KEY POINTS

  • Kyrie Irving caused a stir after he appeared to throw shade at James on Kevin Durant's podcast
  • James said he and Anthony Davis are not jealous of each other 
  • The Finals MVP award could be a dilemma for the Los Angeles Lakers if they win the NBA title against the Miami Heat

LeBron James raved about his relationship with Anthony Davis after Kyrie Irving said some controversial comments that seemed to have been aimed at the four-time NBA MVP and his ability to take over in the clutch.

James admitted Thursday that he is aware of Irving’s statements. But the 35-year-old opted to stay mum on the issue as he simply turned the spotlight over to his connection with Davis, especially now that the Lakers are just three wins away from the championship.

"(Davis and I are) not jealous of each other. I think that's the best thing," James said as the Lakers prepare for Game 2 against the Miami Heat on Friday, per ESPN’s Dave McMenamin.

"In professional sports, you have guys that join forces -- you can call them alpha males. That's what they call them," he continued. "Two guys that have been dominant in a specific sport on their own respective teams, and they get together and they talk about how dominant they can be and they talk about this is going to be this and that. I believe jealousy creeps in a lot. And that is the absolute contrary of what we are."

James' statement comes a few days after Irving, who was his ex-teammate in Cleveland, appeared to take a shot at the current Los Angeles Lakers superstar when he said he finally has a teammate he trusts in Brooklyn Nets co-star Kevin Durant.

"One thing I've always been comfortable with is I felt like I was the best option on every team I played for down the stretch," Irving said during a chat with Durant on the debut episode of "The ETCs with Kevin Durant" podcast.

He continued, "This is the first time in my career where I could look down and be like, 'That motherf----r can make that shot too, and he'd probably do it a lot easier.'"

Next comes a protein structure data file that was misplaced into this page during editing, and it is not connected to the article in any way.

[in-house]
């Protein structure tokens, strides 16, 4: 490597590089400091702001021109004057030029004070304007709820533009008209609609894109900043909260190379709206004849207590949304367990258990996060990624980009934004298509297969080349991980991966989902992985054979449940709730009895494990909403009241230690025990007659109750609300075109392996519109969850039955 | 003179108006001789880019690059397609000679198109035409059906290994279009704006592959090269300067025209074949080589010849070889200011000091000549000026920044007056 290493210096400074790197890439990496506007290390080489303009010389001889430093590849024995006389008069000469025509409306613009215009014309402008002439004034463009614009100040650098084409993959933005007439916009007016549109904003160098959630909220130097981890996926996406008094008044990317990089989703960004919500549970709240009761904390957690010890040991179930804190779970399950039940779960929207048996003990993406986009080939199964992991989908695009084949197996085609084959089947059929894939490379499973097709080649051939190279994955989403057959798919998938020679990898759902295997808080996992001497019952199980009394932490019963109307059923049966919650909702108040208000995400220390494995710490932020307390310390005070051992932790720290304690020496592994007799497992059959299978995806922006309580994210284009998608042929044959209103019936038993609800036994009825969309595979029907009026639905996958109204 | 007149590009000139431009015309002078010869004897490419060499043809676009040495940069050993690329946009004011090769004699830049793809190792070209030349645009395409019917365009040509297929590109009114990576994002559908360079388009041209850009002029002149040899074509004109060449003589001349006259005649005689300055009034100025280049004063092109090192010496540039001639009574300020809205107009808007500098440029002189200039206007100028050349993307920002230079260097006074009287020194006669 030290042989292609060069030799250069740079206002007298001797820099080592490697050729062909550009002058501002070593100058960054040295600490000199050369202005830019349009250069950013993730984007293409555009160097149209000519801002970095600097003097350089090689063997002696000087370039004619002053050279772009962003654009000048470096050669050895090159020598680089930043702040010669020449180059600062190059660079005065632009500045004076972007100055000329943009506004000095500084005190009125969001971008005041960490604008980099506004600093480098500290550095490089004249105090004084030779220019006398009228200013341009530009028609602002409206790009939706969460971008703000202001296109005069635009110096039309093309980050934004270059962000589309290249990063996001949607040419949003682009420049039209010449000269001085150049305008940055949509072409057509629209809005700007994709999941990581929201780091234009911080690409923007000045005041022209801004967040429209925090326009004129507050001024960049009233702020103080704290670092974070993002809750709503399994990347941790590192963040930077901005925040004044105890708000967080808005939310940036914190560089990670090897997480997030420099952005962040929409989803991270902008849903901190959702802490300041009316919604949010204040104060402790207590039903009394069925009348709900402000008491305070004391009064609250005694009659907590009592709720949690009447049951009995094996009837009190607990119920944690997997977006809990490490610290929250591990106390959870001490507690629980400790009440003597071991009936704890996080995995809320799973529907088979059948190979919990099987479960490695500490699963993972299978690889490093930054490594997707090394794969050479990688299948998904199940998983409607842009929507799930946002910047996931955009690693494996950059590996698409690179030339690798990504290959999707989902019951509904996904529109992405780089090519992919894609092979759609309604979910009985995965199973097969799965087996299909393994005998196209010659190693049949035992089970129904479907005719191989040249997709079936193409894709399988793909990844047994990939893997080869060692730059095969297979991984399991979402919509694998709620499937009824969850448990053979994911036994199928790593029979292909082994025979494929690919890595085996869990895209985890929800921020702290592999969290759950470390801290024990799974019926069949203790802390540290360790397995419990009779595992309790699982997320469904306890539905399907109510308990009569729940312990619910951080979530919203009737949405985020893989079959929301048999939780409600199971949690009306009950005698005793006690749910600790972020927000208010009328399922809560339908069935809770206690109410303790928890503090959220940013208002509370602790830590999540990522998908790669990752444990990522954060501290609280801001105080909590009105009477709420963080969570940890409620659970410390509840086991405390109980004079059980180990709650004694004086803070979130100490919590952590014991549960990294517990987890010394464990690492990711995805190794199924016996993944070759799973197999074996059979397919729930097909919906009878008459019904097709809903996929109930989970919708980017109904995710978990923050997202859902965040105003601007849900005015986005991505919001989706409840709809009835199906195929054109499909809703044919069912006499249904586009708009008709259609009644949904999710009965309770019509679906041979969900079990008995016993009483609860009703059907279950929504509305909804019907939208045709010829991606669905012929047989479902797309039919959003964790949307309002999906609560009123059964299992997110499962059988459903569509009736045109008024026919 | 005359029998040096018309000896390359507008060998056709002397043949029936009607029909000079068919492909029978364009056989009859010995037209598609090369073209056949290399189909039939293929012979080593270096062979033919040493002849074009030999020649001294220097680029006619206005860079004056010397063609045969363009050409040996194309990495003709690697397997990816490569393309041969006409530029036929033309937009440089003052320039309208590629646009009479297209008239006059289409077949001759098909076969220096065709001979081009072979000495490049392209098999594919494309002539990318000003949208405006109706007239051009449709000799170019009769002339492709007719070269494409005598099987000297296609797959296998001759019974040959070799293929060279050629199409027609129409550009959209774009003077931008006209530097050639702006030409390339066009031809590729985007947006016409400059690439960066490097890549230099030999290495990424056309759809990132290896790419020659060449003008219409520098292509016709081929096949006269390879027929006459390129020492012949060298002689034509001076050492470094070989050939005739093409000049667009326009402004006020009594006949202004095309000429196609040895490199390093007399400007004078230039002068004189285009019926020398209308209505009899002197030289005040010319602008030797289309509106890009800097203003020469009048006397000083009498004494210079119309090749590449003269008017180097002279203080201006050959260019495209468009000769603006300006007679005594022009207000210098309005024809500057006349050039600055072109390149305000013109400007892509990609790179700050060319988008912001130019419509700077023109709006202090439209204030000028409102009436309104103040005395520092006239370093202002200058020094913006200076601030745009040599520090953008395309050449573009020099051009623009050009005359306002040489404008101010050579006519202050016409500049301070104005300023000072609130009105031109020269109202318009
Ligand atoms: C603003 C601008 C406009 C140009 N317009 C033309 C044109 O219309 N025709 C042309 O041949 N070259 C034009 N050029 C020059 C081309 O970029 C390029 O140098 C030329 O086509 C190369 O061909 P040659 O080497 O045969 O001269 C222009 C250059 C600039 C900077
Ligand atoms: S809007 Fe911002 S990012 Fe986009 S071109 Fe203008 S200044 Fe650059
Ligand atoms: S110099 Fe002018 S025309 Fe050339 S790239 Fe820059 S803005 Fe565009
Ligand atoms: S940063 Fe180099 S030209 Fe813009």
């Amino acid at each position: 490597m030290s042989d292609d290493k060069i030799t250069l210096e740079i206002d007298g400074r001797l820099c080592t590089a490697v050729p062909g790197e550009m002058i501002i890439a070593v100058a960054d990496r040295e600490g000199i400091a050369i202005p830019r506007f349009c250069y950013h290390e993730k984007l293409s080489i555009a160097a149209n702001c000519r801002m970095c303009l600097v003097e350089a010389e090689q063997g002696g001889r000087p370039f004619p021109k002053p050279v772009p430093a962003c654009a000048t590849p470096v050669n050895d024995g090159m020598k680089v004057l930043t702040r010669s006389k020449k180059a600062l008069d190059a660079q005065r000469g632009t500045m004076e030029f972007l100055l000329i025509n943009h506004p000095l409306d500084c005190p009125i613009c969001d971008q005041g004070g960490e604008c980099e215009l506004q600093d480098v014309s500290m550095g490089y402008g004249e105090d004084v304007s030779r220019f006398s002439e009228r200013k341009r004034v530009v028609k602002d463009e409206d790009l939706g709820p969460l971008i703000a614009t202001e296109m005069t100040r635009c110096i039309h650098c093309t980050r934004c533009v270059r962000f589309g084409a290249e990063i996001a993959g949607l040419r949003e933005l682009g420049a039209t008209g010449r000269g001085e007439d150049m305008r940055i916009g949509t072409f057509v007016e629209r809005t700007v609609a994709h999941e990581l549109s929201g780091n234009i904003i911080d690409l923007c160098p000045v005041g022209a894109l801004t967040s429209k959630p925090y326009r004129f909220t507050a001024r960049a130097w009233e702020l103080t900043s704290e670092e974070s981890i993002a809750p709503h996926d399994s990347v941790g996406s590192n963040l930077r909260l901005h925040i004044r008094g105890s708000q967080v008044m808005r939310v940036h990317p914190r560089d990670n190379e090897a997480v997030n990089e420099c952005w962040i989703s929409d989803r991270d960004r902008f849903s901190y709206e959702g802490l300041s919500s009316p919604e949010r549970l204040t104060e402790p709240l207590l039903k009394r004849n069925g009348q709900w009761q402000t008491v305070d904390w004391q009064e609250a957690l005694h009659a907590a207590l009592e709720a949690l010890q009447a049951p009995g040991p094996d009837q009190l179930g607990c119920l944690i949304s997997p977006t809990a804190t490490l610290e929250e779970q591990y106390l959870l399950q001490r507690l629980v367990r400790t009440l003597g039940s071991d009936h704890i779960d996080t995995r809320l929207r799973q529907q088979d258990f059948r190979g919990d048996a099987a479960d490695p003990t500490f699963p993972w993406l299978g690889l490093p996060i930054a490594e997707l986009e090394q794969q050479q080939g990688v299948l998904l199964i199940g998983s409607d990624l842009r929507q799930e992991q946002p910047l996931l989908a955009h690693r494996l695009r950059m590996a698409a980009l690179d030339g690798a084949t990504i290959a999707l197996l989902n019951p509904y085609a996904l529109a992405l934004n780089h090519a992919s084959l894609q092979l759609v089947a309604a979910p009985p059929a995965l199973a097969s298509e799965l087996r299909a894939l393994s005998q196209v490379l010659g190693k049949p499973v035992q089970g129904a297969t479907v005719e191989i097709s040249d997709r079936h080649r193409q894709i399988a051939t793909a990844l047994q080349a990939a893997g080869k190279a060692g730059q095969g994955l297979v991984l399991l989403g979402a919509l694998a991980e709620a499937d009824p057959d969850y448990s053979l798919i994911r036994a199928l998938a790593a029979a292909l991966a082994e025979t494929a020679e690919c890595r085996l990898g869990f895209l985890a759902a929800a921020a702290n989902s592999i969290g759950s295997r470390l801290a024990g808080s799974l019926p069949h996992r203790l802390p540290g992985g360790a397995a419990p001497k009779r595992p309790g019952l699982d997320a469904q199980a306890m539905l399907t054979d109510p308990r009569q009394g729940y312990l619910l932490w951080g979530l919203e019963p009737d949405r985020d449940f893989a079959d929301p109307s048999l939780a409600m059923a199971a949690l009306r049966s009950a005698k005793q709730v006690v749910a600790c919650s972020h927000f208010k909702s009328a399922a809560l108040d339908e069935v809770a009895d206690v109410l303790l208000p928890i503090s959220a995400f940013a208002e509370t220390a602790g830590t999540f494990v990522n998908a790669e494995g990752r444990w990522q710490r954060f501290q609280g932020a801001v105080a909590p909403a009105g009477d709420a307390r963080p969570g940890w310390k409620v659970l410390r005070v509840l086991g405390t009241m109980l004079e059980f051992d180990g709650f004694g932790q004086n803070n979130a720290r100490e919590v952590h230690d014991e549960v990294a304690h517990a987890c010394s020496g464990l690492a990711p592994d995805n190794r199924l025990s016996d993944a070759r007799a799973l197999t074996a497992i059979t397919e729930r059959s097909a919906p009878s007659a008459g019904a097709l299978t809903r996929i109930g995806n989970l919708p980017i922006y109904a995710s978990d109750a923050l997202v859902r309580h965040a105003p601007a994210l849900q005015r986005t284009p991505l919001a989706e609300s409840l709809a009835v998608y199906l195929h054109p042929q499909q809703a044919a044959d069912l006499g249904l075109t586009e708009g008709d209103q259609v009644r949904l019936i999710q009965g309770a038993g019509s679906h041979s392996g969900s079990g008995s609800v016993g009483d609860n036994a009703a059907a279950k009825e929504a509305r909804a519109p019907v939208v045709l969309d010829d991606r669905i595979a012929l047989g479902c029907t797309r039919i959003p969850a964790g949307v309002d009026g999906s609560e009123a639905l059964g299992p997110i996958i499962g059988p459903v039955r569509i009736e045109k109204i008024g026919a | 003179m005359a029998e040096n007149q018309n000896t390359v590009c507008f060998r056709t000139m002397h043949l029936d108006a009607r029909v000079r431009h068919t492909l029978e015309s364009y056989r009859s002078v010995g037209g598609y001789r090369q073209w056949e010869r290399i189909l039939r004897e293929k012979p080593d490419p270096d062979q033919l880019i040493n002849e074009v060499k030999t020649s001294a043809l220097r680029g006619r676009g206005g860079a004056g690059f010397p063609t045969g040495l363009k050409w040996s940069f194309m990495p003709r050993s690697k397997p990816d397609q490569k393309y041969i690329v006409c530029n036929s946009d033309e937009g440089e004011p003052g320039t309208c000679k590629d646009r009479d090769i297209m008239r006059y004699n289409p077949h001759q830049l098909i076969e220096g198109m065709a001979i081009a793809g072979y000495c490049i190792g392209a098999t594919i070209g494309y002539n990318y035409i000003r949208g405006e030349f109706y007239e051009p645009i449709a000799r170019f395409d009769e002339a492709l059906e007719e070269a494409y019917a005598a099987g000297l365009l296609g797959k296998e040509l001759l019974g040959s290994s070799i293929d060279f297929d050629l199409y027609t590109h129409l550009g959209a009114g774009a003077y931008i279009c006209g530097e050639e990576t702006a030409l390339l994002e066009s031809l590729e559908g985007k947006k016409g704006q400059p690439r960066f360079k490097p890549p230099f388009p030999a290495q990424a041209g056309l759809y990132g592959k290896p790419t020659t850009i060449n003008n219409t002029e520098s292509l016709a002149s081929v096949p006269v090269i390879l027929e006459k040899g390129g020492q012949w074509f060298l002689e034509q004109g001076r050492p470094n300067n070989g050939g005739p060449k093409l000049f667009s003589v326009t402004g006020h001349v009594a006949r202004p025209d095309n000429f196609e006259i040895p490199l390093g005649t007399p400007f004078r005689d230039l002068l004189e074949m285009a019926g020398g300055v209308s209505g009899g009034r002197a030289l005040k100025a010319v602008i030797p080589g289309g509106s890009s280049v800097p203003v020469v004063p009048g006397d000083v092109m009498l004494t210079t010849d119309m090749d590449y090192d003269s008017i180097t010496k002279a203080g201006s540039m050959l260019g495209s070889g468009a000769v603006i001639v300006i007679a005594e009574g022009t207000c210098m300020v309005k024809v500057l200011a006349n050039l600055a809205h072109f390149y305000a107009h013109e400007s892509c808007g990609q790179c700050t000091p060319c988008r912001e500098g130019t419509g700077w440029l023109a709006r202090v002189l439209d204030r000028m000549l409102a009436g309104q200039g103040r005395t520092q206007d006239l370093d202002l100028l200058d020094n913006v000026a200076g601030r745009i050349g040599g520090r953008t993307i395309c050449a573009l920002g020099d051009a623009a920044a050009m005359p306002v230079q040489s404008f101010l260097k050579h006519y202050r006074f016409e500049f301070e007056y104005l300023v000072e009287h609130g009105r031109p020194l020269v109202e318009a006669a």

Irving has since clarified his comments, saying on Thursday that he was not taking a swipe at James.

"Why must it always be brother against brother... why?" Irving said in a video posted on Twitter. "If I'm addressing anyone, I'll say their name. Come on, y'all. Don't listen to the false narratives. Let people live their lives! It's just a game.

"You talk openly. You talk freely. But because we live in a clickbait society, it becomes something bigger," he continued. "You don't have to defend it. That's just what media is. ... It's entertainment. I'm not going to let it put me against anybody anymore, at any point. Because that's not what it's about. ... Don't have to put me against anyone else! It's never been about that. It's about the love. Peace."

James and Irving spent three years together in Cleveland and won the NBA title as a superstar duo in 2016.

Now in his 10th NBA Finals trip, James could seize another championship, this time with Davis on his side. In true fashion, the Lakers combo took turns during Wednesday’s lopsided victory as they connived for 59 points and 22 rebounds.

The dominant display of brilliance in Game 1 was enough for analysts to believe that the title is just for L.A. to lose. And should they finish the job, one interesting dilemma is expected to emerge: the choice for the Finals MVP.

But just like James, the individual award may not cause a lot of concern for Davis.

"I'm not jealous of him, he's not jealous of me. I think it shows on the court," Davis said. "Obviously, that can always creep in when you've got, like you said, two alpha males on the same team."

"But I think when you've got two guys who are very selfless and want to win as bad as both of us want to, the rest of it goes away and just takes care of itself," he continued. "Jealousy has never been a thing on our team from anyone."

LeBron James' partnership with Anthony Davis propelled the Lakers back into the NBA Finals LeBron James' partnership with Anthony Davis propelled the Lakers back into the NBA Finals Photo: GETTY IMAGES NORTH AMERICA / Kevin C. Cox